Sriracha’s Huy Fong Foods CEO Compares Regulators To Communists

David Tran, the CEO behind Huy Fong Foods and Sriracha — the iconic “rooster sauce” that’s now ubiquitous across the American foodie landscape — has harsh words for the U.S. after months of regulatory battles.

Tran’s Sriracha has been both hugely popular and the center of controversy, after a new and expanded location caused what he says is communism-like regulation over his business and factory.

Sriracha is well-loved for its goes-with-everything heat and spice, but locals in California did not feel the same way about the sauce’s charms. While the rest of us were thrilled at the news of ramped up production at Huy Fong Foods, neighbors felt the smell of garlic emanating from the factory was too intense… and began a series of legal maneuvers to deal with the issue permanently.

As a result, Sriracha panic rose, and the sauce became the subject of many supply scares. Given its popularity, restaurants across the country rely on Sriracha as an exclusive ingredient in dishes and as a condiment.

Huy Fong Foods CEO David Tran spoke Monday about what he feels is an ongoing campaign to drive him from Irwindale, California, comparing the persistent legal skirmishes to the restrictions that led him to emigrate from Vietnam to America.

The business some have deemed a “public nuisance,” Tran said, has triggered feelings he hasn’t felt in three decades. He told NPR that the battle reminds him of why he originally fled his home country, saying, “Today, I feel almost the same. Even now, we live in [the] USA, and my feeling, the government, not a big difference…”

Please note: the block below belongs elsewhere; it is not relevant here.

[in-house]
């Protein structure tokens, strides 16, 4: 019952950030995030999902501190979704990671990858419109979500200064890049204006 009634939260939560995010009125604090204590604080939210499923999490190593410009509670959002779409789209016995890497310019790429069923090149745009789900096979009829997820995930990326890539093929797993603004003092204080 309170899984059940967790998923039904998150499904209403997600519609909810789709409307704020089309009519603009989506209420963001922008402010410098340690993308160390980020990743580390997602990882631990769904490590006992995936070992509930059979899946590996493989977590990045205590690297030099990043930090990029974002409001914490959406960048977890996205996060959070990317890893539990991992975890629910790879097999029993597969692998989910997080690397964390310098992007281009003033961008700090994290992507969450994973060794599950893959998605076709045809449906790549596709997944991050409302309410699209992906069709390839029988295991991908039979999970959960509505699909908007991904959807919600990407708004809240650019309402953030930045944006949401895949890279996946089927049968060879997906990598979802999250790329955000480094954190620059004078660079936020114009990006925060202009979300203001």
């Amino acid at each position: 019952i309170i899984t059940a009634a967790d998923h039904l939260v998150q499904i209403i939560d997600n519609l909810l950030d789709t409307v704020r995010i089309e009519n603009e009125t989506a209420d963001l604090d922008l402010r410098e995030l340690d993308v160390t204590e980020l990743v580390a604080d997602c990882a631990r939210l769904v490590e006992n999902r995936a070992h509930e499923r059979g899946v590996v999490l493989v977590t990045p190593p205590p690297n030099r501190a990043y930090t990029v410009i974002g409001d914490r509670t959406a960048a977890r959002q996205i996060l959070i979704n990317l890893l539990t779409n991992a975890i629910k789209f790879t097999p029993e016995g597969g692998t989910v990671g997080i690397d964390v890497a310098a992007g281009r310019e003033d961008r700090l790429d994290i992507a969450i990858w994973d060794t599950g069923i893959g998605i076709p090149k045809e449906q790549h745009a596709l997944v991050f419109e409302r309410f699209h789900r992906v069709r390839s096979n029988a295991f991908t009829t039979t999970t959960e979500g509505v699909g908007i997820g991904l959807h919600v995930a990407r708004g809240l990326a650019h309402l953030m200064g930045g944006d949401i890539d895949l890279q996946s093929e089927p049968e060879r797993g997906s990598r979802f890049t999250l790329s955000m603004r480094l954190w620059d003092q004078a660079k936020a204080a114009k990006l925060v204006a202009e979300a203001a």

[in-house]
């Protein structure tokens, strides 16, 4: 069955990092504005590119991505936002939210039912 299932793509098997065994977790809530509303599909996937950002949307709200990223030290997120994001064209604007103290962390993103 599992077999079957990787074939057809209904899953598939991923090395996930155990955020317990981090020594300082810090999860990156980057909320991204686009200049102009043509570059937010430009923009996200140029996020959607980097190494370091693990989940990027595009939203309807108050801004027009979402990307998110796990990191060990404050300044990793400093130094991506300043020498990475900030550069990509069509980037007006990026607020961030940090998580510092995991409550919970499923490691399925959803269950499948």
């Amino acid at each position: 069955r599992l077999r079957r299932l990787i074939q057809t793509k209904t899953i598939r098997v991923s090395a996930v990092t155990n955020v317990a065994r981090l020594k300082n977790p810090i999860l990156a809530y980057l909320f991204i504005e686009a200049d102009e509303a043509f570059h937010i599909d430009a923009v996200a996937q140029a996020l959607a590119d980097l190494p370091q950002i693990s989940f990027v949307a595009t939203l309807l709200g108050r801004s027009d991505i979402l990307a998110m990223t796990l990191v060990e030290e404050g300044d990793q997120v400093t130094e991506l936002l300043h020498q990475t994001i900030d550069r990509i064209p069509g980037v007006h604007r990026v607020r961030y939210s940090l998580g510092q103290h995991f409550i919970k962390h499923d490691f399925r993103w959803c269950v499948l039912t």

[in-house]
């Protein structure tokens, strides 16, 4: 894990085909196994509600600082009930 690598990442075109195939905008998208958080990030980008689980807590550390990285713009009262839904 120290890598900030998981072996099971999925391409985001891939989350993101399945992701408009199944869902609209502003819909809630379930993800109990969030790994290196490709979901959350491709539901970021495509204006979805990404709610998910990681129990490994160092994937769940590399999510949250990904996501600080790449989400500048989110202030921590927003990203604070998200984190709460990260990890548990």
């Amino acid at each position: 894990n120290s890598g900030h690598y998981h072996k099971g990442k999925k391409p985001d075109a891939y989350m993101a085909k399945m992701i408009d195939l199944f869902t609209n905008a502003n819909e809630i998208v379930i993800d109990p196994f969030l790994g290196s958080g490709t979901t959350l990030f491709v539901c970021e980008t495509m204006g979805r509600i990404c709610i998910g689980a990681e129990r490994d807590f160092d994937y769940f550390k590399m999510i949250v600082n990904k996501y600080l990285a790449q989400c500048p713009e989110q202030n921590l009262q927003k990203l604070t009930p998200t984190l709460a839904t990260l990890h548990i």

Reason adds that while California has been unfriendly to Sriracha and Huy Fong Foods, the CEO is also courting offers from states that are a lot less worried about the smell of garlic:

“Tran has received offers from public officials throughout the country that want to court Huy Fong Foods. Texas, which is far more business-friendly than California, has made the biggest push. But, because his peppers are grown locally, Tran said he won’t move the current operation. He did indicate that he may open another factory elsewhere to meet the growing demand for the sauce.”

Huy Fong Foods’ CEO David Tran certainly seems disillusioned by his fight to keep Sriracha supplies level in the United States. But we can’t be the only ones wondering how California residents manage to worry about the smell of Sriracha over the scent of sticky icky surely pervading the state — don’t these people get the munchies?

[Image: Huy Fong Foods, Sriracha]